Advertisement
YOU ARE HERE: LAT HomeCollections

Ventura County Perspective

In Lompoc, Pressure Is Bringing Change

Activism: Groups demanding protection can affect the way farm chemicals are used.

June 14, 1998|GEORGE RAUH | George Rauh, founding president of Volunteers for a Healthy Valley, is a substitute teacher who lives in Lompoc

Your story about Oxnard schools being poisoned by pesticide drift was a striking deja vu. Here in Lompoc, a Santa Barbara County city downwind of daily spraying, an unprecedented state health study has documented high rates of lung cancer, asthma and bronchitis.

And like Oxnard teachers, Lompoc residents suffer a spate of neurological symptoms--chronic fatigue, headaches, nausea, numbness, muscle and joint pain and more. Colds, flu and other infections hang on forever. We have learned the hard way that continuous pesticide exposure erodes the immune system as surely as dripping water does a rock.

Back in 1992, this realization prompted us to start Volunteers for a Healthy Valley (VHV), a group of citizen activists that would gather facts, raise community awareness, expose the falsehoods about pesticide safety and ultimately stop the poisoning of our air.

Farmers and some others were indignant. Agriculture is a sacred cow, they said. But we have never opposed farming, just poisoning. Bottom line: Thou shalt not poison thy neighbor.

As VHV persisted in the face of denial and regulatory stonewalling, our campaign led to a health study by the California Office of Environmental Health Hazard Assessment. After a scandalous two-year delay, the agency confirmed high rates of respiratory illness and lung cancer in Lompoc as compared to five different counties. Powerful vindication for VHV, the Lompoc study represented a scientific breakthrough--evidence that continuous, low-level pesticide exposure impacts public health.

The Department of Pesticide Regulation then created a first-of-its-kind task force, the Lompoc Inter-Agency Work Group, composed of scientists from state regulatory agencies, county officials and community representatives. We have just sent the department a recommendation for comprehensive air monitoring to begin this summer. The question now is whether it will fund and implement this plan as promised.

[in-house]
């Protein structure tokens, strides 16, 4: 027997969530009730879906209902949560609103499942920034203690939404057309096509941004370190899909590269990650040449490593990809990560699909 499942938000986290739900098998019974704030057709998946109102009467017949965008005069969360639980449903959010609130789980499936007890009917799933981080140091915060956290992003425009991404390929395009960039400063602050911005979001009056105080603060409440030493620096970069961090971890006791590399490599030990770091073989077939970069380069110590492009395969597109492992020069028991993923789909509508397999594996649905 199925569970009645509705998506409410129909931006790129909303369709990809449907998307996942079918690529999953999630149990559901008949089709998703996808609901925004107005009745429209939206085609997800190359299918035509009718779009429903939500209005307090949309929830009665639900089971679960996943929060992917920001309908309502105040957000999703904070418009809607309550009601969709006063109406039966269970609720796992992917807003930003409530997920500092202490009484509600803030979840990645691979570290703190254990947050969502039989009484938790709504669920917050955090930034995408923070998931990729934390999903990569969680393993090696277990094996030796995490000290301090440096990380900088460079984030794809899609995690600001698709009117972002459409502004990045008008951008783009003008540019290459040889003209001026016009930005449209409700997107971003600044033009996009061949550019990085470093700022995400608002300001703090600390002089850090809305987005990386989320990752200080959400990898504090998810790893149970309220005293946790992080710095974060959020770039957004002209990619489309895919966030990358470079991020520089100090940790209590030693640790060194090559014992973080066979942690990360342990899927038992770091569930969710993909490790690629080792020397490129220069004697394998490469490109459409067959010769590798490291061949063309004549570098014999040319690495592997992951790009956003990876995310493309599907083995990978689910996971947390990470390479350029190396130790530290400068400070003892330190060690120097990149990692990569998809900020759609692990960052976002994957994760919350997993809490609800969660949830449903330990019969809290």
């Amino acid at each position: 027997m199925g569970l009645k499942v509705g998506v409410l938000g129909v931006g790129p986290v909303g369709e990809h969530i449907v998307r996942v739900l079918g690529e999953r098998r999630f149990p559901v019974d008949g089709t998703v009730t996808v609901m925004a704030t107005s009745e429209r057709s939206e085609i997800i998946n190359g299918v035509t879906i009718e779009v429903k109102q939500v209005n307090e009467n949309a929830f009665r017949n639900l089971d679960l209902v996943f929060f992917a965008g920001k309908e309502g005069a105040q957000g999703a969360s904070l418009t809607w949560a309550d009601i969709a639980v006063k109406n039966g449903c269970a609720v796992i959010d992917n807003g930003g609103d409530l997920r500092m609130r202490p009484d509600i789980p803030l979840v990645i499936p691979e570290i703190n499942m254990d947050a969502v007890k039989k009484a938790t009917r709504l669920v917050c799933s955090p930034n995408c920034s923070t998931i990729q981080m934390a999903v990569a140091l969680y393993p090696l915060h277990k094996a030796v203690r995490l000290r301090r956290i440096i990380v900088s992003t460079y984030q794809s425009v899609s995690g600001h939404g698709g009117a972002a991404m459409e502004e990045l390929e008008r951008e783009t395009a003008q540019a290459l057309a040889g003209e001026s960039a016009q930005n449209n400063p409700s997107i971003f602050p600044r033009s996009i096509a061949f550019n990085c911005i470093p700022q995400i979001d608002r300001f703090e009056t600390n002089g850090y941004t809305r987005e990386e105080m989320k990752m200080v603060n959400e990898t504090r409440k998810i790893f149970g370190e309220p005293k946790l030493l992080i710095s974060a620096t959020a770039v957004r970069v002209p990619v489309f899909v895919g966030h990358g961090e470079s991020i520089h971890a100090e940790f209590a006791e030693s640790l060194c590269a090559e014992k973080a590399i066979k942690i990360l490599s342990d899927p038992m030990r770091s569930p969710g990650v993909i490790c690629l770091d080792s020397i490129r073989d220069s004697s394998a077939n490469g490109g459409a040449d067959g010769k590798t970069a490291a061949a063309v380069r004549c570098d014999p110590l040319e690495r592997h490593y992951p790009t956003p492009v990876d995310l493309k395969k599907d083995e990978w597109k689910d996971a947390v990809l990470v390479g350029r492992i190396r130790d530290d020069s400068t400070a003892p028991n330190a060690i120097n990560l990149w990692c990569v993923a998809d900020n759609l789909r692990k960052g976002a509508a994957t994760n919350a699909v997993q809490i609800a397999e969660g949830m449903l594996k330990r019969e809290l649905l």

Organized citizen pressure works. Lompoc farmers are now much more careful about spraying near schools and homes. They have voluntarily stopped aerial spraying within one-quarter of a mile of town. Some have created small pesticide-free buffer zones.

But we have far to go. The fundamental problem remains: It is impossible to spray poisons out over a field without the chemicals drifting well beyond its borders. In the past 10 years, this continuous year-round poisoning has increased exponentially along the Central Coast wherever vegetables and strawberries are grown.

Without exaggeration, these fields have become agricultural chemical war zones. How can we place our children in harm's way next door to the spraying of these EPA-listed carcinogenic and neurotoxic chemicals?

Yet by perverse miscalculation, from Camarillo through Ventura, Lompoc, Santa Maria, San Luis Obispo, Salinas and north to Santa Cruz, intensive pesticide use has created a toxic trail of schools and communities abutting farms.

In response, during the last few years, new citizens groups have sprung up demanding protection. We have joined together in the Community Coalition to End Pesticide Drift. Our platform calls for:

* The creation of pesticide-free buffer zones.

* A ban on aerial spraying.

* Elimination of the worst pesticides known to cause cancer, neurological and reproductive harm.

* A program mandating targets for pesticide use reduction.

Our answer to the poisoning is organic farming, hugely profitable and the fastest growing farming sector. Organic is good for the farmer, good for the neighbor.

I urge residents of Oxnard, Ventura and Camarillo to get together with friends and neighbors and begin working toward the solutions that will protect families. Our fertile fields should once again be a blessing and not a curse.

Democracy works when we do. We are already making a difference. Contact our coalition to see how you can play a part. Call Pesticide Watch at (415) 292-1489 or Community and Children's Advocates Against Pesticide Poisoning at (805) 654-4186.

Advertisement
Los Angeles Times Articles
|
|
|